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BCC Welcomes MC13 Outcomes But More To Do

Responding to the outcomes from the World Trade Organisation’s (WTO) 13th Ministerial Conference, William Bain, Head of Trade Policy at the British Chambers of Commerce, said:

“These were difficult and robust discussions between the world’s trade ministers, key officials, and the WTO, but they were ultimately successful.

“The main objectives have been achieved. These include an extension of the moratorium on electronic transmission of goods and services, maintaining the current application of the agreement on intellectual property rights, and the Joint Initiative on Services Domestic Regulation entering into full effect.

“We welcome this progress but there is no disguising, that with protectionism on the rise, there is much more to do. We would urge all states to work towards a full e-commerce agreement by the time of the next Ministerial Conference in Canada in 2026.

“It is also crucial that we swift action on acceptable reforms to the appellate body so the fair application of the global rules-based order on trade can be realised by the end of this year.

“The hard yards are yet to come, to use these new agreements to boost exports in goods and services globally. We must realise their potential for sustainable development, and improving the role in global trade of women and micro, small and medium sized enterprises.”


Ministerial declaration

Ministers committed to preserve and strengthen the ability of the multilateral trading system to provide meaningful impetus to respond to current challenges in international trade, take advantage of opportunities and ensure the proper functioning of the WTO.

Ministers referenced the key role of open, inclusive, resilient, sustainable, diversified and reliable global supply chains. They restated the central role played by the WTO in the international development dimension, and ensuring the least developed countries benefit from trade.

Ministers recognised female economic empowerment and participation in trade contributes to economic growth and sustainable development, with capacity building and sharing experiences being crucial in raising participation levels. The same principles underpinned their conclusions on the role of micro, small and medium sized enterprises in trade.

Ministers acknowledged the importance of services to the global economy in output and jobs. Need to ensure increased opportunities for developing and least-developed countries in global services trade in those sectors and modes of export interest to them.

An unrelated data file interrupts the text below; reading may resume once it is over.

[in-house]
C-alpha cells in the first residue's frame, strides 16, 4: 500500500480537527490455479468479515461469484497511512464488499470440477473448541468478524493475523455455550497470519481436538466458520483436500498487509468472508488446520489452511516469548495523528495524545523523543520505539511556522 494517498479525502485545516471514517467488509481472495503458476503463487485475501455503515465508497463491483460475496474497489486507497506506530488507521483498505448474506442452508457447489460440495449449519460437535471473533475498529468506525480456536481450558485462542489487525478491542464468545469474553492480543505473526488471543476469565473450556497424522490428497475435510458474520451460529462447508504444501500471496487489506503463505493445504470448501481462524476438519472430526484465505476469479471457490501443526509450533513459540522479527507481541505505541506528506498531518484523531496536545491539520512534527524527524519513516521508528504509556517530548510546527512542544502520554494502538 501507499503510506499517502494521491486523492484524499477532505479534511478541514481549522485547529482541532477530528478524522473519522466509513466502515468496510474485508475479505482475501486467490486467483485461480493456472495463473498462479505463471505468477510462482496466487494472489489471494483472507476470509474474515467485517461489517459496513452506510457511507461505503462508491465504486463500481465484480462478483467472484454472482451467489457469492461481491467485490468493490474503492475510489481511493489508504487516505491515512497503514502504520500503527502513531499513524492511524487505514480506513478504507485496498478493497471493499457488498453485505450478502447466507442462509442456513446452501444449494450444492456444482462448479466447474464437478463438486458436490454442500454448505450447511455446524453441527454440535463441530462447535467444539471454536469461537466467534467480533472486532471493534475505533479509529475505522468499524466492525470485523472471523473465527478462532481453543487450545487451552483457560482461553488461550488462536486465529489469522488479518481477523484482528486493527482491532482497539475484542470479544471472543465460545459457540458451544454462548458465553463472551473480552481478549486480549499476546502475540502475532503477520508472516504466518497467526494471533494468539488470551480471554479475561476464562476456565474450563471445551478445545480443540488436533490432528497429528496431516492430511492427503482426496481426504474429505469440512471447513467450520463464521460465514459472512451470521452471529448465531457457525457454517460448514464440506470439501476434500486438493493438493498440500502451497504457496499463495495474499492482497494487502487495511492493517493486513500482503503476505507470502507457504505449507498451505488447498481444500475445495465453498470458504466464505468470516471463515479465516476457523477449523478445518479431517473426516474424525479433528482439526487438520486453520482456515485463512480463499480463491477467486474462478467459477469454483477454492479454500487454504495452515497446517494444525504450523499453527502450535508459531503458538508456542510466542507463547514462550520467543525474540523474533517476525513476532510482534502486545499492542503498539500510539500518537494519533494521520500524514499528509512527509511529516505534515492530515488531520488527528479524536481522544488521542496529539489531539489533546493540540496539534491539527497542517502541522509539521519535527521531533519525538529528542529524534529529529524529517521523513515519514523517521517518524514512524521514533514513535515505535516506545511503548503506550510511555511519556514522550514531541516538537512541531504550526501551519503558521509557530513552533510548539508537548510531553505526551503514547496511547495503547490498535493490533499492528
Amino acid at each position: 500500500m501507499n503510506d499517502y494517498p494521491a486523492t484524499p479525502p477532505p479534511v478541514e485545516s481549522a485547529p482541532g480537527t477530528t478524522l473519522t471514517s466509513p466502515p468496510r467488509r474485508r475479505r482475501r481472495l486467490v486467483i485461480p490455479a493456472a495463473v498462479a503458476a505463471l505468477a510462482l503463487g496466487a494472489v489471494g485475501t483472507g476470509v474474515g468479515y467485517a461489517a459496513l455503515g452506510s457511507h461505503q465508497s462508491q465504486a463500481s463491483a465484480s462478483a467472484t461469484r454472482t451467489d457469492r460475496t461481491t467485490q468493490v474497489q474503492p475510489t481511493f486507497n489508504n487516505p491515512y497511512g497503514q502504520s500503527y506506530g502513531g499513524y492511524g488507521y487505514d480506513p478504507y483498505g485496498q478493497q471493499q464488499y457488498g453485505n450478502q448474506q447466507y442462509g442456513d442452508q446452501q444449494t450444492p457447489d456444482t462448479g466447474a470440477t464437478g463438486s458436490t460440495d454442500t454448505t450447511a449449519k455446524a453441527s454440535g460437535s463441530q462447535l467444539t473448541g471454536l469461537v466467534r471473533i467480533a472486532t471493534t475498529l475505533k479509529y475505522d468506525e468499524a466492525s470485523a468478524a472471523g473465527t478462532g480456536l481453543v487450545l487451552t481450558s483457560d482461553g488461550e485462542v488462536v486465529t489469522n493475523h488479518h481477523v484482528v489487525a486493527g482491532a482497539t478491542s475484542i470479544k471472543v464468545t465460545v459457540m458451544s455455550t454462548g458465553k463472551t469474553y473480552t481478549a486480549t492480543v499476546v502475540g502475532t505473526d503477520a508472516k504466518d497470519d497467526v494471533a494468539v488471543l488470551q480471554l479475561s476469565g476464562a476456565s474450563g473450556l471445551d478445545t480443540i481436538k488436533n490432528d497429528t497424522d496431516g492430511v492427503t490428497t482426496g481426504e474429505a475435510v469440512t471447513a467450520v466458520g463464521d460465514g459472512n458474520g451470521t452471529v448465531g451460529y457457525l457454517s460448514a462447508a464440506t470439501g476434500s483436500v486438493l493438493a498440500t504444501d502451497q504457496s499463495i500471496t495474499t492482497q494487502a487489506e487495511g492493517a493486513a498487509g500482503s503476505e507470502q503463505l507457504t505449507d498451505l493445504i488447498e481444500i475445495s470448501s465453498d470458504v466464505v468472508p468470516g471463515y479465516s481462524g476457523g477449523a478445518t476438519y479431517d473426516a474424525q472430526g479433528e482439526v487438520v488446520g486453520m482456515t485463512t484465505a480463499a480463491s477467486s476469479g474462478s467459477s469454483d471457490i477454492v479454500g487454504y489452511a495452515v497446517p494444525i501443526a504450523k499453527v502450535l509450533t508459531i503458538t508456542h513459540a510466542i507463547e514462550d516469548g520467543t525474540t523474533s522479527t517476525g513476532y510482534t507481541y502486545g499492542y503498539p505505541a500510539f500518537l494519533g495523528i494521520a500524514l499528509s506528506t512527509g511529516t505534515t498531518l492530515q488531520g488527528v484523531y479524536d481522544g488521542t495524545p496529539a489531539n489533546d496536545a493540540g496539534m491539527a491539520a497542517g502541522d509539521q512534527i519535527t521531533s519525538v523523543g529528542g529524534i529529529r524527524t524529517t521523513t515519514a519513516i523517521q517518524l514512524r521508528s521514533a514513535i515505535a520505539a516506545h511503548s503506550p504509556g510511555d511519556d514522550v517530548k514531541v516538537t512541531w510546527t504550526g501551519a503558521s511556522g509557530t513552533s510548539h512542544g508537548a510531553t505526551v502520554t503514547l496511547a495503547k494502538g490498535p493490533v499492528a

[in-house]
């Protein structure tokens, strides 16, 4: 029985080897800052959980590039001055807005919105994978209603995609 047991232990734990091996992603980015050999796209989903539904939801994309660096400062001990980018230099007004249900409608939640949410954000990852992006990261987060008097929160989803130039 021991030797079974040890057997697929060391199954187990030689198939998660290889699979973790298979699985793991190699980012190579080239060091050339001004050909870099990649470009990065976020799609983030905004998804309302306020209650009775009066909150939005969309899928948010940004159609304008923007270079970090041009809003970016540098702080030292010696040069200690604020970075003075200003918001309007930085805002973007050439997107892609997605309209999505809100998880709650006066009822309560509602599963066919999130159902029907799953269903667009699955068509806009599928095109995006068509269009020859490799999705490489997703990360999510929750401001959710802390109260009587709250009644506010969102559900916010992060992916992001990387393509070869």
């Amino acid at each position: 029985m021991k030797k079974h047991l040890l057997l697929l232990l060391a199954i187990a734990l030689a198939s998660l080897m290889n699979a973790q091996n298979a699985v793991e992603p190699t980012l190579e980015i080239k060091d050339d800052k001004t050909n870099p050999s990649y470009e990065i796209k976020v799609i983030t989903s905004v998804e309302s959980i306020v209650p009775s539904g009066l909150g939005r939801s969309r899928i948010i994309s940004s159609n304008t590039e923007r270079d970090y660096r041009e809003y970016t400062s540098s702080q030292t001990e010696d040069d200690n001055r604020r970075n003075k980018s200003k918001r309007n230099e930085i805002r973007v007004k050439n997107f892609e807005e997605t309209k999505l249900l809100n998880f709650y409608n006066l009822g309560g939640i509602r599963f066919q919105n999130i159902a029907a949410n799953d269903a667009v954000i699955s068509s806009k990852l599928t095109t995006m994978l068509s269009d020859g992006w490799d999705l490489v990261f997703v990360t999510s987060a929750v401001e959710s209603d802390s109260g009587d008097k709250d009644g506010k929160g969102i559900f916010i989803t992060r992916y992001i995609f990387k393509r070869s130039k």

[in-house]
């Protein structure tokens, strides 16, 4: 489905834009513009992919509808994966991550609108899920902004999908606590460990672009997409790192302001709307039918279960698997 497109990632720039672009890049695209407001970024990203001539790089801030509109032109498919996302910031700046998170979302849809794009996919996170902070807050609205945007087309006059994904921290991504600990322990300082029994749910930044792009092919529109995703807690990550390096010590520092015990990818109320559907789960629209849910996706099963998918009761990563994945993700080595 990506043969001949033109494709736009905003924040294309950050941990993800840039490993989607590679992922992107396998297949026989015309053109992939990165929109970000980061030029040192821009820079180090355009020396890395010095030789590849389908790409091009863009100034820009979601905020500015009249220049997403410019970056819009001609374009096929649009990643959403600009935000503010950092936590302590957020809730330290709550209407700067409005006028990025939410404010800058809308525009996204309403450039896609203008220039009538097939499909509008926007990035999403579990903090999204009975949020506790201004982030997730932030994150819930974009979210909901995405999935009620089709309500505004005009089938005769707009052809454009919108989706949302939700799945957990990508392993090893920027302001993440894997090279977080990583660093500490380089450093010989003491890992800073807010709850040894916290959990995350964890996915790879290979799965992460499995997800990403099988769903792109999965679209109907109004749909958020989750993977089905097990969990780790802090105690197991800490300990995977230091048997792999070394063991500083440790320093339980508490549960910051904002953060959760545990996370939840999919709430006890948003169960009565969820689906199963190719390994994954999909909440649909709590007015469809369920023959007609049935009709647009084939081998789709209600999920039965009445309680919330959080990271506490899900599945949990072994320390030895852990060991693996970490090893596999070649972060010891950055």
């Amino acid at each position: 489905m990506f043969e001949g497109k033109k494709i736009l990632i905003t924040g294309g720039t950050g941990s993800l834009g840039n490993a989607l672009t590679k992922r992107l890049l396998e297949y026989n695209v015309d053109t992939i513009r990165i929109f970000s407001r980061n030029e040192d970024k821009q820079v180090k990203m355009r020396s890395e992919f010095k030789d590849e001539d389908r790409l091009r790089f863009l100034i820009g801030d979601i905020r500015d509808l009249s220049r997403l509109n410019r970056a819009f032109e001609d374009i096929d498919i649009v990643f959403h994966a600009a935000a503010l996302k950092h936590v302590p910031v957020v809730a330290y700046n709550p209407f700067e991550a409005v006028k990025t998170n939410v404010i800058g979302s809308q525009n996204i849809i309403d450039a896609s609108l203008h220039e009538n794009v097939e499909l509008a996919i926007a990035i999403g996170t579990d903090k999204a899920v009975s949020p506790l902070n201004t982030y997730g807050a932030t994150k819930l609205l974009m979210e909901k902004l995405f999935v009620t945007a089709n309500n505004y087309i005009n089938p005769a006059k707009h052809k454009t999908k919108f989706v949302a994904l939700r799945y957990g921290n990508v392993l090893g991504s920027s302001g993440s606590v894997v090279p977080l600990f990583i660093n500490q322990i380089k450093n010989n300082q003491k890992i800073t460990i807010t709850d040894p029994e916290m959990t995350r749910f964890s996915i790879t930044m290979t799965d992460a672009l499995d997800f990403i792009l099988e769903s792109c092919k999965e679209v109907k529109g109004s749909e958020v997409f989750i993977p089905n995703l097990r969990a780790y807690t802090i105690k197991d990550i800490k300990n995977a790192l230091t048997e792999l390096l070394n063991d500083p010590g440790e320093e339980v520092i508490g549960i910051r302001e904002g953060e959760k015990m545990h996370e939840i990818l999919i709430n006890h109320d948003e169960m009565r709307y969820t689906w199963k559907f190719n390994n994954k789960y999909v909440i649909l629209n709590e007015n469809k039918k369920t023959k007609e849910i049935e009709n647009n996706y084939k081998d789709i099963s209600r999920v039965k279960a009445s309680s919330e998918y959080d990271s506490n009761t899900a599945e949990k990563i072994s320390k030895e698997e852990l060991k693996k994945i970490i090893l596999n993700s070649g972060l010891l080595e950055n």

Ministers agreed to retain the moratorium on customs duties on electronic transmission of goods and services until the next Ministerial Conference in 2026. This is stated to be the last extension of the moratorium, pursuant to Ministers agreeing a permanent solution by two years from now which removes the need for the moratorium.

Ministers approved undertaking additional work on the impact of the moratorium on economic development and how to level the playing field for digital trade for developing and least-developed countries.

Ministers sought a re-invigoration of the process to adopt a multilateral e-commerce agreement, with a particular focus on its development potential for developing and least-developed countries. Suggested timeline for reaching recommendations on the Work Programme (including discussions on a potential agreement) two years’ time.

The World Bank has announced an investment pilot scheme with the WTO to help developing countries ensure they have the digital infrastructure to make the most of opportunities in digital trade.

Trade Related aspects of Intellectual Property Rights (TRIPS) waiver:

Ministers agreed to safeguard intellectual property’s role in promoting innovation by opposing any further extension of the TRIPS waiver.

Dispute Settlement reform:

Ministers took note of the work done on the reform agenda over the past two years. Officials were instructed to accelerate efforts to work on unresolved issues, including on appeal and review. A decision is expected by Ministers by the end of 2024 to ensure that existing global trade rules remain enforceable.

Joint Initiative on Services Domestic Regulation:
New services schedules reflecting the commitment by 53 states to implement the Joint Initiative on Services Domestic Regulation being lodged without opposition means that it will now form part of the WTO rulebook for those implementing countries. This will entrench the potential benefits of less red tape in trade in services, reducing business costs on licensing and authorisation procedures connected with services exports by up to 7%. Equality provisions of equal access to services employment for males and females have been adopted.

Barriers to trade (Sanitary and Phyto-Sanitary and technical barriers to trade):
Ministers resolved to improve training and technical assistance to assist developing and least-developed countries on overcoming challenges in SPS and TBT matters. Officials were also instructed to work on improving the application of the agreements

Fisheries subsidies:

South Africa accepted the Fisheries Subsidies Agreement at the closing session of MC13 meaning it has been approved by 71 states, with a further 39 acceptances required before it enters into force, perhaps by the middle of 2024.

Measures to support countries graduating from LDC status:

Ministers decided that countries graduating from LDC status should continue to benefit from special procedures, technical assistance and capacity building measures for 3 years after graduation decision made by the UN General Assembly becomes effective.